And we’re still seeing women’s costumes hypersexualized. Yes,  dressing up in a sexy costume can be fun, but it’s not a pre-requisite for a good time. And the trend seems to be pushing the envelope to apply to younger and younger girls. For  one costume with both sexist and racist yuck factors, check out this “Harem Girl” costume for kids profiled at the Ms. Blog.

The new weird thing I noticed this year was quite a few people being directed to my blog by Googling how to dress “homeless” for Halloween. Here’s someone’s actual question on Yahoo Questions:

Im going to be a homeless person for Halloween. Any Suggestions on my Poster? Okay, So i have decided to be a homeless person for Halloween. I’m going to get a shopping cart and funny props for it, including a cardboard sign. (you know how hobos stand on the side of the road asking for money with a cardboard sign?) …And im trying to think of sayings to put on it. I would like something common that homeless people say, but also a funny one.

Dressing “homeless” is in really poor taste (as one responder points out before she quickly gets over it and suggests a “Will Work for Treats” sign as a prop). Homelessness isn’t a joke and trivializing the issue and trying to make it funny does absolutely nothing to help stigma against people living in extreme poverty.

Luckily one thing that has changed this year is I’m hearing a lot more good costume ideas for feminists and other people who don’t think that wearing a costume has to reinforce social inequalities. Here are some of the best suggestions I’ve seen this year. Leave yours in the comments below!

1. Member of the Rockford Peaches

Honour the history of the All-American Girls Professional Baseball League by dressing up as one of the members of the 1943 Rockford Peaches, as profiled in the movie A League of Their Own.

2. Group idea: Beekeepers and Bees

Yesterday at the weekly Twitter She Party (Wednesdays from 3-6 Eastern, hosted by the Women’s Media Center) someone mentioned she and her spouse were going as beekeepers and their kids were dressing up like bees. I thought the idea was really cute and you can find instructions for DIY beekeeper costumes here.

3. “Sexy Nurse”

I read a comment on another blog by a woman who’s an actual nurse planning to go out in scrubs and sneakers with a large name tag reading “Sexy Nurse”.

4. Ellen Ripley from the Alien Movies

From the list of suggestions at Bitch.

My Sculpey tooth necklace

5. Tooth Fairy/Evil Tooth Fairy

This is going to be my costume this year. I made teeth out of polymer clay to make a necklace and headband and will match those with a white shirt, tutu and tights, white store-bought wings and a black wig. To make it an evil tooth fairy costume, make the tooth jewelry more disgusting and slap on some gory makeup. It also might be cool to carry around a pair of large pliers.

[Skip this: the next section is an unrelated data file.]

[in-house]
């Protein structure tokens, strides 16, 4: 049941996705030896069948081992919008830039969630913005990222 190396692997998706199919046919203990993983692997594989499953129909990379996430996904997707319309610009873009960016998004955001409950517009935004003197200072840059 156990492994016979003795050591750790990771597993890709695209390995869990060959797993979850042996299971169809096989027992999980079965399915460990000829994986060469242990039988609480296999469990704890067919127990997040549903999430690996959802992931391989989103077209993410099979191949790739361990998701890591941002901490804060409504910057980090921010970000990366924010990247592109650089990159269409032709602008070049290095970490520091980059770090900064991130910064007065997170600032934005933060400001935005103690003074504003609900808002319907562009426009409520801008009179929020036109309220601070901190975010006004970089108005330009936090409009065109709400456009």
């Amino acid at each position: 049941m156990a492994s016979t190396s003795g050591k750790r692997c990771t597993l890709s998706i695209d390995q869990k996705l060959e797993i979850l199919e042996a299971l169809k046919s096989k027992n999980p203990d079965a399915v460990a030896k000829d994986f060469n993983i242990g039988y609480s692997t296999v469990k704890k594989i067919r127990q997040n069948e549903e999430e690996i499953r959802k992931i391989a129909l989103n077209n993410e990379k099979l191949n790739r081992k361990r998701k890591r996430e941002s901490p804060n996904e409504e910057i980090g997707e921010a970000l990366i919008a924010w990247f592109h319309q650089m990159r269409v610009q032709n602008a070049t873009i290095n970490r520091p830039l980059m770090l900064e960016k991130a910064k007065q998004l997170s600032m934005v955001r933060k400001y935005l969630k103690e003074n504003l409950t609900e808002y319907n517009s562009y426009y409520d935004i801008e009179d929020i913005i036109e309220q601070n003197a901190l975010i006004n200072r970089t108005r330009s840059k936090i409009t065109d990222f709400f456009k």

6. Add “zombie” in front of any of the following:

Suggestions: Zombie Sarah Palin, Zombie Suffragette, Zombie Margaret Atwood, Zombie Jane Austen character, Zombie Pundit of your Choice.

7. Your Google Alter-Ego

Use Google or Facebook to find someone with the same name as you and dress as them. I borrowed this idea from feminist blogger Shelby Knox, who suggested she might go as Shelby Knox the cheerleader.  This works best if you look completely different from the person your imitating. The best would be if you could get them to dress as you too.

8. Safe-Sex Pusher

This is from NOW’s list of feminist costume ideas. Wear sunglasses and a trenchcoat lined with condoms and birth control packets.

9. Carmen Sandiego

Because she’s a woman of mystery.

10. Women’s firefighter costume that includes pants and flat shoes.

I’m talking firefighter hat, jacket and pants with reflective strips. Because, let’s face it, it’s really, really dumb to run into a burning building in fishnet stockings, a miniskirt, and stilettos.

Just a quick follow-up on yesterday’s post about the Canadian Blog Awards. The CBAs have belatedly decided to add the category of Best Feminist Blog just for the final round of voting and we’re nominated with some other fantastic Canadian feminist blogs. You can vote in the Best Feminist Blog category here and remember you can still vote for us in the Culture and Literature category. You can vote once every 24 hours until Tuesday, October 26. Then I will at least temporarily stop annoying you all.


Posted on by Jarrah Hodge in Feminism, Pop Culture, Racism 5 Comments